David Beckworth: Hey, Macro Musing listeners. This is a special bonus episode for all you die-hard fans out there. Last week the Federal Reserve made an historic change in policy by cutting interest rates for the first time since December, 2008. The Fed had been raising rates since 2015 so this is a major policy change and is expected by many to be the first of several more interest rate cuts this year. As part of this historic decision, our friends at Employ America organized a Fed watching party the day of the announcement in Washington DC. The party started just before the Federal Open Market Committee, which is the Fed’s decision making body for monetary policy announced its decision and continued through the press conference of Jay Powell.
While transcripts are lightly edited, they

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Bonus Episode: Watch Party for the Fed’s Historic Interest Rate Cut

August 7, 2019

David Beckworth: Hey, Macro Musing listeners. This is a special bonus episode for all you die-hard fans out there. Last week the Federal Reserve made an historic change in policy by cutting interest rates for the first time since December, 2008. The Fed had been raising rates since 2015 so this is a major policy change and is expected by many to be the first of several more interest rate cuts this year. As part of this historic decision, our friends at Employ America organized a Fed watching party the day of the announcement in Washington DC. The party started just before the Federal Open Market Committee, which is the Fed’s decision making body for monetary policy announced its decision and continued through the press conference of Jay Powell.
While transcripts are lightly edited, they

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Conversations with Tyler: Alain Bertaud

July 26, 2019

Conversations with Tyler is coming to New York City!
Join Tyler and special guest Alain Bertaud on September 9th for a live recording of the podcast. Have a drink, meet fellow fans, and hear the conversation Tyler wants to have with Alain Bertaud. Space is limited, so register today.
Doors open an hour before the show at 5pm. Please arrive early to grab a seat and enjoy a drink on us. Note that seating is first come, first served; we cannot guarantee everyone will get a seat.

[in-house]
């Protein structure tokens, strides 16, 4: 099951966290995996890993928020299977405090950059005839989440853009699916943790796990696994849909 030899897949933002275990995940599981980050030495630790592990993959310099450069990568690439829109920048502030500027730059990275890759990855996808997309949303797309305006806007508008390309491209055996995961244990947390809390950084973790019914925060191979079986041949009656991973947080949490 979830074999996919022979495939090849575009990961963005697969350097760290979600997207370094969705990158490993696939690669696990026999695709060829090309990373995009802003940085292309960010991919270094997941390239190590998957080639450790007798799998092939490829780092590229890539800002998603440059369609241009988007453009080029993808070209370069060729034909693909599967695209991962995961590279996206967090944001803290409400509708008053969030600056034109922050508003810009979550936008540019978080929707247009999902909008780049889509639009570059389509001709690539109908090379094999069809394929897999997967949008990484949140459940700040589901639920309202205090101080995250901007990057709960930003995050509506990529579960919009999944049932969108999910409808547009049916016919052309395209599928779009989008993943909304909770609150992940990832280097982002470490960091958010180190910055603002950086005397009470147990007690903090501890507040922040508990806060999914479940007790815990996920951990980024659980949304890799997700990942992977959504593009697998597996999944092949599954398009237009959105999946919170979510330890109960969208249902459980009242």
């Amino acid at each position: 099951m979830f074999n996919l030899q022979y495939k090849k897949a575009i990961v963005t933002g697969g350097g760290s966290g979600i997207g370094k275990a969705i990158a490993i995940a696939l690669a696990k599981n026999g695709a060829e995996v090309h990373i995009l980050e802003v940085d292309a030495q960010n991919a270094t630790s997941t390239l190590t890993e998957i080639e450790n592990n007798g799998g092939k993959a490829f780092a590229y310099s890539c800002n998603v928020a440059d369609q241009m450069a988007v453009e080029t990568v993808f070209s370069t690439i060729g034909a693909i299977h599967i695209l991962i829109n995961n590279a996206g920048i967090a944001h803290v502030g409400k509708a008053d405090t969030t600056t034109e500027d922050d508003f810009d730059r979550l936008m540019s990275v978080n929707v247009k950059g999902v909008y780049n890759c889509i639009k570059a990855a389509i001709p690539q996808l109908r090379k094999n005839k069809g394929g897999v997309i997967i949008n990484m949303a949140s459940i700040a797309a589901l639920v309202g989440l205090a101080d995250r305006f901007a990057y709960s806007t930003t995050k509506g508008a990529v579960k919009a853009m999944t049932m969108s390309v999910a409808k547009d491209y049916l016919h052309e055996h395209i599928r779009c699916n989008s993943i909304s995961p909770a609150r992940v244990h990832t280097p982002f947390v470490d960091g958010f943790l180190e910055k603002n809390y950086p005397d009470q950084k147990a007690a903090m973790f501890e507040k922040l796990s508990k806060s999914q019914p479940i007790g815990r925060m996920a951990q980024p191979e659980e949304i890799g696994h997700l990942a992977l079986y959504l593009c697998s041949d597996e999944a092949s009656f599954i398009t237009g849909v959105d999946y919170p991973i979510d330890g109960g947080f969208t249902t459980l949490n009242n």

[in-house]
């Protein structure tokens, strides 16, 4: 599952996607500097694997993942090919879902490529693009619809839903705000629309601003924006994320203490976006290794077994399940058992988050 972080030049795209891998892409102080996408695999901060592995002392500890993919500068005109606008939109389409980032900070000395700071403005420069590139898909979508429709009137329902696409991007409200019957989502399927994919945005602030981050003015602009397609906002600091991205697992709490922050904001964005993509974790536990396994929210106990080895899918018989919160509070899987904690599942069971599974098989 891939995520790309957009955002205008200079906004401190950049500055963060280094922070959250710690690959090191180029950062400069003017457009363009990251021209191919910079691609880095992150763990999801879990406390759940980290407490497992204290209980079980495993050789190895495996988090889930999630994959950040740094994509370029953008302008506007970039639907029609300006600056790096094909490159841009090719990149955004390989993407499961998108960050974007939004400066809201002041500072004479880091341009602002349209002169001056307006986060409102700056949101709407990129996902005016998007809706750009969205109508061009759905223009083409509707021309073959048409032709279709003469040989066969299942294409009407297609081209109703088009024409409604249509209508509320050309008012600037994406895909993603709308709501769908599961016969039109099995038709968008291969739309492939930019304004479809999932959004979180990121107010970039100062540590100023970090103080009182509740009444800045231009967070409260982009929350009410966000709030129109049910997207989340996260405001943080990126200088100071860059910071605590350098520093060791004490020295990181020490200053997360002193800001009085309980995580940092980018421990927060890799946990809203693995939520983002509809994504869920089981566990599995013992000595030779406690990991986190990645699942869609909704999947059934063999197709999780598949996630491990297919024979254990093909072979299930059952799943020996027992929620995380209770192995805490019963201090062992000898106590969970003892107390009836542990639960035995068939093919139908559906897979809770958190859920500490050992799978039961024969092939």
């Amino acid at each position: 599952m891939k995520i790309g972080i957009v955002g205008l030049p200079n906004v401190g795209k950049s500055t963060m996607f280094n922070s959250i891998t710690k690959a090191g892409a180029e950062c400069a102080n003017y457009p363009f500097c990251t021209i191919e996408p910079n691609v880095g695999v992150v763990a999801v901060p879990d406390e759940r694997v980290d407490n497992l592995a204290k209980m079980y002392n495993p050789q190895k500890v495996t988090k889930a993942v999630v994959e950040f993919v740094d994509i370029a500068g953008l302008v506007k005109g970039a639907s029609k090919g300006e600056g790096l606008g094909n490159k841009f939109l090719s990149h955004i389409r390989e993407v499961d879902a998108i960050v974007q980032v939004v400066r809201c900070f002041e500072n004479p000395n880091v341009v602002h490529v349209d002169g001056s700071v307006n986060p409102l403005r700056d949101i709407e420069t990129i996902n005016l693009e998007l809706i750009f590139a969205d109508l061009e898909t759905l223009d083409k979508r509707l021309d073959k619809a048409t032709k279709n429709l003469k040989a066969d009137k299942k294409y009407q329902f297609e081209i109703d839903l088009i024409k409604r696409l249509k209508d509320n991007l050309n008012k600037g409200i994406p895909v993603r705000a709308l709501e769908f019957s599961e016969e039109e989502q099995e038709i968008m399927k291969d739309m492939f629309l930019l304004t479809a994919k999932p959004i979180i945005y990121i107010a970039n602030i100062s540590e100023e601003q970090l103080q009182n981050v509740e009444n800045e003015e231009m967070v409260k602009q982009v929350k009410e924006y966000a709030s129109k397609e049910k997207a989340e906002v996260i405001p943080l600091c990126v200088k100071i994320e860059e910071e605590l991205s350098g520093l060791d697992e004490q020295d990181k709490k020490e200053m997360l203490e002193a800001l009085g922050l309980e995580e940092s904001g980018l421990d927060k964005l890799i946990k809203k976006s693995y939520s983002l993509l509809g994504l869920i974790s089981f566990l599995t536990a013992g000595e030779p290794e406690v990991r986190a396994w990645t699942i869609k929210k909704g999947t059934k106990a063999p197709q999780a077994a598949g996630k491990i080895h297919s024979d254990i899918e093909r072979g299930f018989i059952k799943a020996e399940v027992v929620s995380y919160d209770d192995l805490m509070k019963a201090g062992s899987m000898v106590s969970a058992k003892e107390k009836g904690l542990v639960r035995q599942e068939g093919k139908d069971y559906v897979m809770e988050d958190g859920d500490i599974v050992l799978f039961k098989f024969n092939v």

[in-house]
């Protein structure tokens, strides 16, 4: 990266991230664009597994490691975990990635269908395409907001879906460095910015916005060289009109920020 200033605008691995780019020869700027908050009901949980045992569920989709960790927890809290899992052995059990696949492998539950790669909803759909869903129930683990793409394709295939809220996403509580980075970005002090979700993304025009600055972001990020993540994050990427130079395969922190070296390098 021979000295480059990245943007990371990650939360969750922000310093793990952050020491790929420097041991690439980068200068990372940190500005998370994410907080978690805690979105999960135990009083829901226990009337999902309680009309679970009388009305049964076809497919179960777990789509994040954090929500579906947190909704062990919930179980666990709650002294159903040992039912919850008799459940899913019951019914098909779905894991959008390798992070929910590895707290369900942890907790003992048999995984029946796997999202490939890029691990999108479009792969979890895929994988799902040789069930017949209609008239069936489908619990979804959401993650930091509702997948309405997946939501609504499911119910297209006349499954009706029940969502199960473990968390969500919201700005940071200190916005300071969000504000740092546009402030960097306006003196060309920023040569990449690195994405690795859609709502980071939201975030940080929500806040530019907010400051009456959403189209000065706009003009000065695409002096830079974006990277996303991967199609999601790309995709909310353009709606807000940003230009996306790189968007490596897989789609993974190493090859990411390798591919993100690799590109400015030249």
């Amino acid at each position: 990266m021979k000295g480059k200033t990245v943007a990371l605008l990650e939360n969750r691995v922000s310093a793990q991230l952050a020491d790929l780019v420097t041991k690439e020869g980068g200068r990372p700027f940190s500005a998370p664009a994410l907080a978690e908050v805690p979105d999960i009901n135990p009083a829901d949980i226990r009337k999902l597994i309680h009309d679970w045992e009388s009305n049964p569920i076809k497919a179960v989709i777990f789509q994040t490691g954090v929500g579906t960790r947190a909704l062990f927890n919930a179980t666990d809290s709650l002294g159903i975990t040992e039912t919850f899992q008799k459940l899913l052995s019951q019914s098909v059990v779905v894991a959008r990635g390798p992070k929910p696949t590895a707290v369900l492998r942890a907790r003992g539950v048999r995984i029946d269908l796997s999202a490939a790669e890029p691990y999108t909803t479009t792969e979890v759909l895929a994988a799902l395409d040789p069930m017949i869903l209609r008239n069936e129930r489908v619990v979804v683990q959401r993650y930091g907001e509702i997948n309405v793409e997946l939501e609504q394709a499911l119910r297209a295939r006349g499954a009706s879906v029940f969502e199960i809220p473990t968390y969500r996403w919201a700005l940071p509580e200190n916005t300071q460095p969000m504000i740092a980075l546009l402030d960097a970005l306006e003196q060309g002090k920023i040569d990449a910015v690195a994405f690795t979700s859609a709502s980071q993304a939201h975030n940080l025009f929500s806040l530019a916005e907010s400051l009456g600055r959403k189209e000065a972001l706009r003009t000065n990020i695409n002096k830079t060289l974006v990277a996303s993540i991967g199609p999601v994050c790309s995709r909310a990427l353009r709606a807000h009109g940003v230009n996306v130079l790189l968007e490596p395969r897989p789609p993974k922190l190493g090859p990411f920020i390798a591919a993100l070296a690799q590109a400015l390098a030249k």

To receive notifications about this event, please sign up for the Conversations with Tyler email list here.
With five decades of urban planning expertise in forty cities across the world, Alain Bertaud believes that bridging the gap between economics and urban planning would immensely improve the welfare and

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Saving Social Security

June 19, 2019

The Committee for a Responsible Federal Budget has produced a slideshow on social security reforms. Download the slides here.

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The Future of Work

March 29, 2019

Technological innovation is a driving factor of economic growth, that both disrupts current practices and creates new opportunities. For instance, it changes the structure, nature, and meaning of work in both positive ways (such as productivity gains, the development of remote work, etc.) and in more disruptive ways (such as how automation can lead to job loss, economy-wide shifts in industries and skills, etc.). As a society, we tend to both yearn for and caution against technological change and economists, policymakers, and the general public have an interest in how technology will impact our society.
This two-day conference, in partnership with the Niskanen Center, aims to explore the role of markets, civil society, and government in shaping the future of work and technology. It will

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James M. Buchanan

March 18, 2019